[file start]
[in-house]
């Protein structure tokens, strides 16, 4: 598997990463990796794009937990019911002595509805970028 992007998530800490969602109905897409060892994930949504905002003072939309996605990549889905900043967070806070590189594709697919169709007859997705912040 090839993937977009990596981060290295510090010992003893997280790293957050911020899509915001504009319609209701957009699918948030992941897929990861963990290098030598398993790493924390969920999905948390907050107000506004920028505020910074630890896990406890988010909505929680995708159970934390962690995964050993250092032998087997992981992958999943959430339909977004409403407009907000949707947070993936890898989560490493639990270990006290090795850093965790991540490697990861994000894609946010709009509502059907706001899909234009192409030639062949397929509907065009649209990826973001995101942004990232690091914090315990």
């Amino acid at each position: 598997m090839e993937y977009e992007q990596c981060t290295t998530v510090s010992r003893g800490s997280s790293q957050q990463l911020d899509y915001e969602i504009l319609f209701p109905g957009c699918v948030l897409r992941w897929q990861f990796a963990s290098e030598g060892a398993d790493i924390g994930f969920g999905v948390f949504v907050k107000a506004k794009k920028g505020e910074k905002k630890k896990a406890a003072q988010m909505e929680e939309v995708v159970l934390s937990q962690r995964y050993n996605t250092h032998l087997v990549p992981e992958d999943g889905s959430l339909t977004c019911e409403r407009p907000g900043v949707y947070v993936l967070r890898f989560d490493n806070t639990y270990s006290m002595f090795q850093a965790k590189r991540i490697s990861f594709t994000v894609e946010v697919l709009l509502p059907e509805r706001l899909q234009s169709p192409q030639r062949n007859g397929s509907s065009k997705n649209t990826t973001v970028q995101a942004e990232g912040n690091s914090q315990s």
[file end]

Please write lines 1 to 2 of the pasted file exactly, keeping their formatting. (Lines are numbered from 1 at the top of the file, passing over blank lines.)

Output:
[in-house]
């Protein structure tokens, strides 16, 4: 598997990463990796794009937990019911002595509805970028 992007998530800490969602109905897409060892994930949504905002003072939309996605990549889905900043967070806070590189594709697919169709007859997705912040 090839993937977009990596981060290295510090010992003893997280790293957050911020899509915001504009319609209701957009699918948030992941897929990861963990290098030598398993790493924390969920999905948390907050107000506004920028505020910074630890896990406890988010909505929680995708159970934390962690995964050993250092032998087997992981992958999943959430339909977004409403407009907000949707947070993936890898989560490493639990270990006290090795850093965790991540490697990861994000894609946010709009509502059907706001899909234009192409030639062949397929509907065009649209990826973001995101942004990232690091914090315990």